As the MC 5 began to shape their own thoughts, a split with Sinclair became inevitable. “He was just getting his ideas over through us, and we were getting tired of that. We started thinking John should pursue his own ideas, write a book expounding his ideas, which we thought were good ideas, and make a record and go on tour speaking and forget about his toy political party the White Penguins or whatever they are and get serious about it. Run for Congress, run for President,”—anything, he seemed to be saying, but run the MC 5.
Sinclair, of course, has been pals with John and Yoko Lennon and the New York Village radicals, and he is still hoping to do a Guitar Army tour with them—pending the Lennons’ fight to avoid deportation. “I was flipped out from talking to them,” he said. “We’re agreed on what we want to do, to tour and try and turn the business around. We won’t merge, but I want to unite with them as much as possible. We believe they’re really sincere, the government knows they’re sincere, and that’s why they’re trying to get rid of them.”
The MC 5, Kramer thinks, could do that, too—but not Sinclair/free/formless style.
“I think he’s speaking in terms of the overall scope of change, of trying to make the world a better place to live, and I don’t think … that’s all fine, you know …”
The change also includes the music industry—the structure of the record business, booking …
“That’s impossible. All right, so how are the musicians going to get to the jobs? How are they going to pay for amplifiers? If that’s his premise then all money is going to have to go. And that’s his concept, too.”
“Another funny thing”—Fred Smith talking now—”is that John put us down because of the cars we drove, and as soon as he gets out of jail he drives home in a Bentley.” It was the Lennons’.
Sinclair, of course, is banking on a Beatle to pay the Army’s bills. And he doesn’t declare money out of style: “The breakthroughs,” he said, “are going to have to be made by groups with money. Not groups who go and buy Aston-Martins, but groups who buy radio stations. I’m not anti-money; but it’s what you do with the money you make.”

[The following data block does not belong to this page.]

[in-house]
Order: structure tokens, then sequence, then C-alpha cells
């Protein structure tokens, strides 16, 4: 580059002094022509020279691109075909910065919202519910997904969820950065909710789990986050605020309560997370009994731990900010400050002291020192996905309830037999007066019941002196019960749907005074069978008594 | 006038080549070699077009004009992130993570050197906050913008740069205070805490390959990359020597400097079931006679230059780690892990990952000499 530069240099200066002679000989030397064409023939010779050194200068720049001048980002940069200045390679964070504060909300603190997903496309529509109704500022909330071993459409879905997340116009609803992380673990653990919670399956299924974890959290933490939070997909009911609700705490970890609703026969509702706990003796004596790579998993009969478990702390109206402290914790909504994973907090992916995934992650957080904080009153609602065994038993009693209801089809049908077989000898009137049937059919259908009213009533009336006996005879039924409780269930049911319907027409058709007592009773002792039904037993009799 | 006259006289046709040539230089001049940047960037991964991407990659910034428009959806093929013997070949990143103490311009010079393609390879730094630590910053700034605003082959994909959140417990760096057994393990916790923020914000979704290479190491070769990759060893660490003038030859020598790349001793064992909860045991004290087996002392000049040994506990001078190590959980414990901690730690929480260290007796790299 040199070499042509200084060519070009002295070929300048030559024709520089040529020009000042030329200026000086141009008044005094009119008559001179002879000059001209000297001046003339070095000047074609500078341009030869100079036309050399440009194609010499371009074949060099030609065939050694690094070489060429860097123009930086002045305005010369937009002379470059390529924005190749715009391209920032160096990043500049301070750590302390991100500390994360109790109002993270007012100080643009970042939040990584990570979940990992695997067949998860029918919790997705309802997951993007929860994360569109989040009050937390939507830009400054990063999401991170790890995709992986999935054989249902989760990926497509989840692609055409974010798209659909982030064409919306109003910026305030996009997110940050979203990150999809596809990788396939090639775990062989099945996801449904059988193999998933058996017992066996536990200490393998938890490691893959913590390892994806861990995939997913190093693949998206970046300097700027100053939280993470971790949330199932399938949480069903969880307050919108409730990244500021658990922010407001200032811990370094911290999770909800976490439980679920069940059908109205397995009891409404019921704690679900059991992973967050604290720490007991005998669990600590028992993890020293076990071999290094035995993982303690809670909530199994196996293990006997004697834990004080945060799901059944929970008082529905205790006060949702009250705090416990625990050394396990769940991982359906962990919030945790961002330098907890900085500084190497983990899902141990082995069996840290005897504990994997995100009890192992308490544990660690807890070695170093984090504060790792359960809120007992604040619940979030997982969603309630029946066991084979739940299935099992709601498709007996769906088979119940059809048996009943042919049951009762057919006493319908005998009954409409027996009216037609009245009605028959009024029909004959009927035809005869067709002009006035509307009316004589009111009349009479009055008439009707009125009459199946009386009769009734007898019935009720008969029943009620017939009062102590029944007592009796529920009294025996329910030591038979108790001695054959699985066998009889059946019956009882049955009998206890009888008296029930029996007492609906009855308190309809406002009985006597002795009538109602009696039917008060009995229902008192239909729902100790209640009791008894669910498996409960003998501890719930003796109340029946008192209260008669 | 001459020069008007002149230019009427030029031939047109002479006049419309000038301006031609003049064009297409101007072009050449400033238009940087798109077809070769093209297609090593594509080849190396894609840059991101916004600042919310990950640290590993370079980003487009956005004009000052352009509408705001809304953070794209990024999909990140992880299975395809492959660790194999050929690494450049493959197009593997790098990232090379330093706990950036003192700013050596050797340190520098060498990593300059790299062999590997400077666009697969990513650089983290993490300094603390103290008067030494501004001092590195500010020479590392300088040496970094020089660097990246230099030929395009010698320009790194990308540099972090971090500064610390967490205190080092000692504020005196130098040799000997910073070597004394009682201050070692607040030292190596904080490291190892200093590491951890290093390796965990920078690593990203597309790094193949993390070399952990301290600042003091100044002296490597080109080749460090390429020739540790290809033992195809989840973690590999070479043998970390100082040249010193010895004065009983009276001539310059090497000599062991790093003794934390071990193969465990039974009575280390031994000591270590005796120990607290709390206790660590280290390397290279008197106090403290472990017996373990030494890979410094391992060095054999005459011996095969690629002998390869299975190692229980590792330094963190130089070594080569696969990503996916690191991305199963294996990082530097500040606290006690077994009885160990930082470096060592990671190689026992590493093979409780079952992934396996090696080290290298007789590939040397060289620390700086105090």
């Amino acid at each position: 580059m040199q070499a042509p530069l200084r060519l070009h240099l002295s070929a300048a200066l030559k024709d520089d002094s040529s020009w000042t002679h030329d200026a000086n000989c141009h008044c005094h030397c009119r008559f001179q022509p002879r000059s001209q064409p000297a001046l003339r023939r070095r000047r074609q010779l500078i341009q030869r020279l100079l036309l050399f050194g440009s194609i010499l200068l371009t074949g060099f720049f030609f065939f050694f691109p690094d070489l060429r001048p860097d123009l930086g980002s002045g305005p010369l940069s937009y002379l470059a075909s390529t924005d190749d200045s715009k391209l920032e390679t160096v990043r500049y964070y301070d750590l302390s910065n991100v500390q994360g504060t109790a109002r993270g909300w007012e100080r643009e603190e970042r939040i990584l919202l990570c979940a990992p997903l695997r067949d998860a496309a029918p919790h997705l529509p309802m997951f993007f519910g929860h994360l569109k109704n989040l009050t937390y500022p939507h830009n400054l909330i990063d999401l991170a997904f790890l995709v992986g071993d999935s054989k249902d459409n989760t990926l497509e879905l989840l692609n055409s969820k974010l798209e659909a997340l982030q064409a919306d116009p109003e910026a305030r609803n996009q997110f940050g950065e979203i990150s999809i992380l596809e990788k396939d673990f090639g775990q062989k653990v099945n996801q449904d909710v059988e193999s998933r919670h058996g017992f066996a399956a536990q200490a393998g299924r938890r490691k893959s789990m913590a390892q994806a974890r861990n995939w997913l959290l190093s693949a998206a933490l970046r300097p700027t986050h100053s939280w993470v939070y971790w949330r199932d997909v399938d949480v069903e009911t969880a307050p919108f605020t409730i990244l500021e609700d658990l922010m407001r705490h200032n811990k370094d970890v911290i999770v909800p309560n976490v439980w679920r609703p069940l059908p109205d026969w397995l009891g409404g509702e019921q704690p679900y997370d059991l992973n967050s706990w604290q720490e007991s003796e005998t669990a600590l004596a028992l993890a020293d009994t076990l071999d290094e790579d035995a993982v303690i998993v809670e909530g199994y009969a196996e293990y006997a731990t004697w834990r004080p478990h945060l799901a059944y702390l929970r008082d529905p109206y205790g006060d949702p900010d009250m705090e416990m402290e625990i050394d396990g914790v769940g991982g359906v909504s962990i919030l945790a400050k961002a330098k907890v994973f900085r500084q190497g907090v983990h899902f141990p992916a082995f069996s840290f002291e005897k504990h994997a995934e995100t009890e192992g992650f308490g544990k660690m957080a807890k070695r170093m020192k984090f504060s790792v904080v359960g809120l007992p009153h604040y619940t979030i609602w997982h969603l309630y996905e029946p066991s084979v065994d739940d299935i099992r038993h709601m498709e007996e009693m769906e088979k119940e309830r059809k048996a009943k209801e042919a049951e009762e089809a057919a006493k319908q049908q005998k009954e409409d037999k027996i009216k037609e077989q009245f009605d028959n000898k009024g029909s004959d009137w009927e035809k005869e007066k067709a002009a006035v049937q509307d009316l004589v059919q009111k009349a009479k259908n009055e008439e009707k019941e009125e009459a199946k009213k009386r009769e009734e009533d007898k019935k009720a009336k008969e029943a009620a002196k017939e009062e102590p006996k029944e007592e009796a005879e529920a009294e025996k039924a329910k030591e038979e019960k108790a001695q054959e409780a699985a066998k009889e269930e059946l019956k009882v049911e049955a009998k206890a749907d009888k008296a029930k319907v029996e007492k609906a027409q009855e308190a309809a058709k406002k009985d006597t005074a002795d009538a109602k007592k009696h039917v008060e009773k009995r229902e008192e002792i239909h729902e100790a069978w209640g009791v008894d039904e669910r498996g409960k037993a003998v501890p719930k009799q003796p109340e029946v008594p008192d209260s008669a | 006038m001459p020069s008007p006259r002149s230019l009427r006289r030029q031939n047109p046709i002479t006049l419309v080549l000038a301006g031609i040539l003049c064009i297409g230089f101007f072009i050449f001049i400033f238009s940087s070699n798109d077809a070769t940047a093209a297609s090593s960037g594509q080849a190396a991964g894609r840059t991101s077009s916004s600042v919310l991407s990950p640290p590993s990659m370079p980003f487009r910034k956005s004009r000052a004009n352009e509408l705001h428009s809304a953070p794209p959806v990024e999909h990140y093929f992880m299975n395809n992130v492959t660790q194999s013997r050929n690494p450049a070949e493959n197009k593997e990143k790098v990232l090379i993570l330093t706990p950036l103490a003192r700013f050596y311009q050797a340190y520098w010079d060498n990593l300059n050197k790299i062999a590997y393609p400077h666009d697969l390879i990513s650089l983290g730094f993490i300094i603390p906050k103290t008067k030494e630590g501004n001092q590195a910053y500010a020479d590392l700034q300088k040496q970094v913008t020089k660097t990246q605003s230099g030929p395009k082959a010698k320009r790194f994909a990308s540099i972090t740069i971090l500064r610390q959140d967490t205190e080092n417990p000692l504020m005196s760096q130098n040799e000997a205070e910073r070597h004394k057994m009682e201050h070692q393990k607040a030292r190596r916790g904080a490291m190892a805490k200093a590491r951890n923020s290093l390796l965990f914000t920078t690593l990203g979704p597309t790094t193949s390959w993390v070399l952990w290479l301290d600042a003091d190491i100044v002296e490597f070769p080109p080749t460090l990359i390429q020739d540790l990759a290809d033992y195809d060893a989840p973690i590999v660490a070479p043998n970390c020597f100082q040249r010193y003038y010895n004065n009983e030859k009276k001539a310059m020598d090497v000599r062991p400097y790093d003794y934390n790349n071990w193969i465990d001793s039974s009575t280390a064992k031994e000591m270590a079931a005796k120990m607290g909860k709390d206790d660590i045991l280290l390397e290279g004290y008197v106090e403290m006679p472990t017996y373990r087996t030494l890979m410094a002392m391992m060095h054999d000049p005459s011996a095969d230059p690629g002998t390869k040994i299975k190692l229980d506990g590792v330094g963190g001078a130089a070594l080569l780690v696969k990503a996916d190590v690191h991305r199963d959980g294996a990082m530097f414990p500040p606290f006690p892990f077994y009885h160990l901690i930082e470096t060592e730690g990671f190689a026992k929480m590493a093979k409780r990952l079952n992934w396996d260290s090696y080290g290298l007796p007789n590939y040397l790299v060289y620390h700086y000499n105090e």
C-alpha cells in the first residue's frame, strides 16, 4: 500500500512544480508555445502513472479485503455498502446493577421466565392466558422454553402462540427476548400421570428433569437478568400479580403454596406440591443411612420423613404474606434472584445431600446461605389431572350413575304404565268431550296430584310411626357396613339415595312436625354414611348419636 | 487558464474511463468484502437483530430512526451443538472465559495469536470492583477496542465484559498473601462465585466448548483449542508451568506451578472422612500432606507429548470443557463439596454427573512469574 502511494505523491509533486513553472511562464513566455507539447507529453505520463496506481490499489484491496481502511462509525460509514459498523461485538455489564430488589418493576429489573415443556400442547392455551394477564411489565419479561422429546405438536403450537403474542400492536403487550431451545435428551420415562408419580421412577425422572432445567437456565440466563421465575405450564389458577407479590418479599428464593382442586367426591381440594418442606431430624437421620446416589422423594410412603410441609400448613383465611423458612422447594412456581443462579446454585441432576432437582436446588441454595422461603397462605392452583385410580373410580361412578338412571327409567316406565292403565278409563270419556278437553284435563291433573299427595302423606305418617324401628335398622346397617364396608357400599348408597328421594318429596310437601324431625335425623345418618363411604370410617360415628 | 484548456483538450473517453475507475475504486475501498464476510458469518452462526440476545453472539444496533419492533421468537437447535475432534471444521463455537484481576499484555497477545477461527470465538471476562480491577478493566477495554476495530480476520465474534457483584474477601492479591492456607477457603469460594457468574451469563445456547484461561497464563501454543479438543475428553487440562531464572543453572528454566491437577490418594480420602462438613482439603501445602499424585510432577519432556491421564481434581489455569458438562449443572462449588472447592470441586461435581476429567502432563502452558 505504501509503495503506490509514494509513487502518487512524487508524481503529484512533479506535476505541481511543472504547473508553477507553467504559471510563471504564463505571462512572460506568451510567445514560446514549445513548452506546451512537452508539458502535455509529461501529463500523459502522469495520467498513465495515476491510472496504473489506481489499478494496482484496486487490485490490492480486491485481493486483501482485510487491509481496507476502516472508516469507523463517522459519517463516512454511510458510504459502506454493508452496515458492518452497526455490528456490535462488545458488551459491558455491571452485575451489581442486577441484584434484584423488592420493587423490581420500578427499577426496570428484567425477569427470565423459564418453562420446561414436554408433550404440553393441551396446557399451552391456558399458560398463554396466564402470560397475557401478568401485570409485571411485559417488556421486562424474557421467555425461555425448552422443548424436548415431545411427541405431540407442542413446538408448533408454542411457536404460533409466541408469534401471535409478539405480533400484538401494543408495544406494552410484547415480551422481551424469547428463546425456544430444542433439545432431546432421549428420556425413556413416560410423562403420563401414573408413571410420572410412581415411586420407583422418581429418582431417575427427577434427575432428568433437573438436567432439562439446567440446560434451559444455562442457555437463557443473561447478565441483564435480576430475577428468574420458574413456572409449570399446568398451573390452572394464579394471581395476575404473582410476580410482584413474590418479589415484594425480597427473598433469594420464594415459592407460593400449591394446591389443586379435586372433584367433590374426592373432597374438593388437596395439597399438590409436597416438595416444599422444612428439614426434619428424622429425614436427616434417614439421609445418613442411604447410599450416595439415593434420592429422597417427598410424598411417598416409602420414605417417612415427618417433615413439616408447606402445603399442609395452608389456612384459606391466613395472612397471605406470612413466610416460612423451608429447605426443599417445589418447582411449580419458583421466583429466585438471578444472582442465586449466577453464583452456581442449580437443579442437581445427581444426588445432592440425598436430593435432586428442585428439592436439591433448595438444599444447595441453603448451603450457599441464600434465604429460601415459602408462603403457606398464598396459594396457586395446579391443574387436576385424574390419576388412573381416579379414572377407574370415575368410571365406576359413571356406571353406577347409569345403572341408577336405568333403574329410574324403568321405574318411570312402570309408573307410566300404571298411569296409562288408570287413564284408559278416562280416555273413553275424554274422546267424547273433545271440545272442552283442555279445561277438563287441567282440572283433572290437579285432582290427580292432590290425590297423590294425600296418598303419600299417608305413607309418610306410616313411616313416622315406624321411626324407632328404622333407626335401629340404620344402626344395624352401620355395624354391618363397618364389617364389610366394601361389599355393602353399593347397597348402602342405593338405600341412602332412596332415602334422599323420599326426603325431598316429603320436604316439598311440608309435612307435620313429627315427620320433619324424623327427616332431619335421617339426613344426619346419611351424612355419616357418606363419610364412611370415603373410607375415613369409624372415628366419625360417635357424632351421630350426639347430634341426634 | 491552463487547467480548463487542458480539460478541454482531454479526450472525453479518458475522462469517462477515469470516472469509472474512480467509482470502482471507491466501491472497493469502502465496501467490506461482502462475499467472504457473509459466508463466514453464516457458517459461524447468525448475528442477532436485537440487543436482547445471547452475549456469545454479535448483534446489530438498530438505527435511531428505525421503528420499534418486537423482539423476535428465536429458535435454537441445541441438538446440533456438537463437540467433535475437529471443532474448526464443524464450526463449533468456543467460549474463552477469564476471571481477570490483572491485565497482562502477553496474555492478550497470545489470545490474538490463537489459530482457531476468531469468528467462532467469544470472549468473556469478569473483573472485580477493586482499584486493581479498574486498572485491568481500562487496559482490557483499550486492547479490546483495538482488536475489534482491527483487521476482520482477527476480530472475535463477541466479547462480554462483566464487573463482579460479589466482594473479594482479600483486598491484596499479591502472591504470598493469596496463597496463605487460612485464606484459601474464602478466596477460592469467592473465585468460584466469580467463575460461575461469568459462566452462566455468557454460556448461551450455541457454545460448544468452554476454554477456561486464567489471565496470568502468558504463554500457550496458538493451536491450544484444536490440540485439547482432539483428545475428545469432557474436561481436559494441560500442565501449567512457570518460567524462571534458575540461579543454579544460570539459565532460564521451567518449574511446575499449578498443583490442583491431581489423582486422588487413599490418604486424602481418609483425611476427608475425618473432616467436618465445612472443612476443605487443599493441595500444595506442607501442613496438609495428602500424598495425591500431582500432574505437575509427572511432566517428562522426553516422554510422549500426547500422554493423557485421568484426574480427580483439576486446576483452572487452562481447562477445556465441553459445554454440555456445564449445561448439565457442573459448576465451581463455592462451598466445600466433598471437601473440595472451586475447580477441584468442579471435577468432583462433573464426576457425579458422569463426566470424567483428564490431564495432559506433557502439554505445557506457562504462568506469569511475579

Sinclair has always been a feeling man. Today, he says, talking about the sad state of the MC 5 and the Detroit rock and roll scene, “The feeling in the community is–they really want them to get it together. They feel bad about them being fucked up. We don’t really have any rancor.”
“We didn’t want to be antagonistic to the guy,” said Wayne Kramer. The group had held itself to a lukewarm response, on local radio, when the Sinclair/Creem letter appeared. “But now he is out, and we are not pulling any punches. Whatever he wants us to deal with, man, we’ll deal with it.”
We leave the MC 5 fairly sputtering. This is the style of the white kids in Detroit—where Ford plants and rubber monuments reach the highest into the sky, where industry rules and culture, and intellect, hit almost by accident. “The lifestyle, like the music, is naive, crude, adolescent, simple and simplistic,” Creem observed in March, 1970, when the Detroit scene had sunk into its first ebb. Before the MC 5 began to credit themselves with original political thoughts, it was streetgang thinking. “Politics hit home to the MC 5,” Landau said, “when they brought in $20,000 one month and saw a large percentage of it supporting the others. ‘What kind of politics is this?’ ‘We’re being used!’ They’re not thinkers and book-readers. Their political judgments are the result of just what they see.”
John Sinclair, with John and Yoko and Mitch Ryder and Up (MC 5’s less-than-adequate replacement in the heart and home of the Rainbow Party), is hoping to reconstruct a music scene. Today there is no ballroom. The only show in town is staged at Cobo Hall. Big-ticket, non-local shows. Russ Gibb, who used to have a piece of MC 5 and a large part of the Grande, is back to his old line—radio work. He’s a talk show host on AM radio.
As for the MC 5: The week before I saw them, in February, they were still picking up jobs here and there—the week before, in fact, in Saginaw, up north past Flint, where they were second-billed to their idol, Chuck Berry. And early in the conversation, Mike Davis, the bass player, was talking about the band’s upcoming short tour of England, where “We just exist as sort of a legendary kind of thing, you know,” and how the visit was just “a part of our musical career. What we’re working on all the time, you know, is our music. It’s our life. Our career doesn’t end.”
We called Fred Smith’s and Mike Davis’ homes last week to be sure we had the story right, to see how the tour had gone, to check on the progress of their deal with Roulette Records, to see if Dennis had taken up his part-time job at the tool and die shop.
Both phones were disconnected, and the only thing Sinclair could tell us was that the MC 5 are now four. Mike Davis, he’d heard, had been left behind in Europe.